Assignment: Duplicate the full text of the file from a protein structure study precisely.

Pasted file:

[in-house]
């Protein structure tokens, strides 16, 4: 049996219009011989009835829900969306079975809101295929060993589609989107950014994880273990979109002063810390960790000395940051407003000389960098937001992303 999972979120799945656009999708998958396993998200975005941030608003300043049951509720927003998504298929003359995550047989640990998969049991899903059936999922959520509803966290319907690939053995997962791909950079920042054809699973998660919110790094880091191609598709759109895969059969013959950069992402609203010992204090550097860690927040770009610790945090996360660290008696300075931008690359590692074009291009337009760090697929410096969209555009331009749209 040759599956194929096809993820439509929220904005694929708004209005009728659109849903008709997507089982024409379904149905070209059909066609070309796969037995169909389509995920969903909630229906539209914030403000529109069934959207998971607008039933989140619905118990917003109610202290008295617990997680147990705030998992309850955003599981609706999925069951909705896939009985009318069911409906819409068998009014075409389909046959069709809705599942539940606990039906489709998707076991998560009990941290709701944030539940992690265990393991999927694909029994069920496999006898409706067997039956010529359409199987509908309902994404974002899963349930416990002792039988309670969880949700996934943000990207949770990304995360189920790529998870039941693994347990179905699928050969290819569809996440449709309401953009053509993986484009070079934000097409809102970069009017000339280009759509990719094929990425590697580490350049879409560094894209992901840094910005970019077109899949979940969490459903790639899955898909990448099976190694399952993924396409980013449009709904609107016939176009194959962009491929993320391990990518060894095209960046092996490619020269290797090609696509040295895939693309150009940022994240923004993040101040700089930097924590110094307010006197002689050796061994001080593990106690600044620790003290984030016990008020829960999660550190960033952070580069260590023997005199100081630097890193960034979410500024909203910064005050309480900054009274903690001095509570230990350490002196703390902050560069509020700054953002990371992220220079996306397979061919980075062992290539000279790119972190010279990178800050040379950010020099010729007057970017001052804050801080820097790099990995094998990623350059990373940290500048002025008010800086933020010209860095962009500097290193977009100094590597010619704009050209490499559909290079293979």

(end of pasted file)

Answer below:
[in-house]
């Protein structure tokens, strides 16, 4: 049996219009011989009835829900969306079975809101295929060993589609989107950014994880273990979109002063810390960790000395940051407003000389960098937001992303 999972979120799945656009999708998958396993998200975005941030608003300043049951509720927003998504298929003359995550047989640990998969049991899903059936999922959520509803966290319907690939053995997962791909950079920042054809699973998660919110790094880091191609598709759109895969059969013959950069992402609203010992204090550097860690927040770009610790945090996360660290008696300075931008690359590692074009291009337009760090697929410096969209555009331009749209 040759599956194929096809993820439509929220904005694929708004209005009728659109849903008709997507089982024409379904149905070209059909066609070309796969037995169909389509995920969903909630229906539209914030403000529109069934959207998971607008039933989140619905118990917003109610202290008295617990997680147990705030998992309850955003599981609706999925069951909705896939009985009318069911409906819409068998009014075409389909046959069709809705599942539940606990039906489709998707076991998560009990941290709701944030539940992690265990393991999927694909029994069920496999006898409706067997039956010529359409199987509908309902994404974002899963349930416990002792039988309670969880949700996934943000990207949770990304995360189920790529998870039941693994347990179905699928050969290819569809996440449709309401953009053509993986484009070079934000097409809102970069009017000339280009759509990719094929990425590697580490350049879409560094894209992901840094910005970019077109899949979940969490459903790639899955898909990448099976190694399952993924396409980013449009709904609107016939176009194959962009491929993320391990990518060894095209960046092996490619020269290797090609696509040295895939693309150009940022994240923004993040101040700089930097924590110094307010006197002689050796061994001080593990106690600044620790003290984030016990008020829960999660550190960033952070580069260590023997005199100081630097890193960034979410500024909203910064005050309480900054009274903690001095509570230990350490002196703390902050560069509020700054953002990371992220220079996306397979061919980075062992290539000279790119972190010279990178800050040379950010020099010729007057970017001052804050801080820097790099990995094998990623350059990373940290500048002025008010800086933020010209860095962009500097290193977009100094590597010619704009050209490499559909290079293979």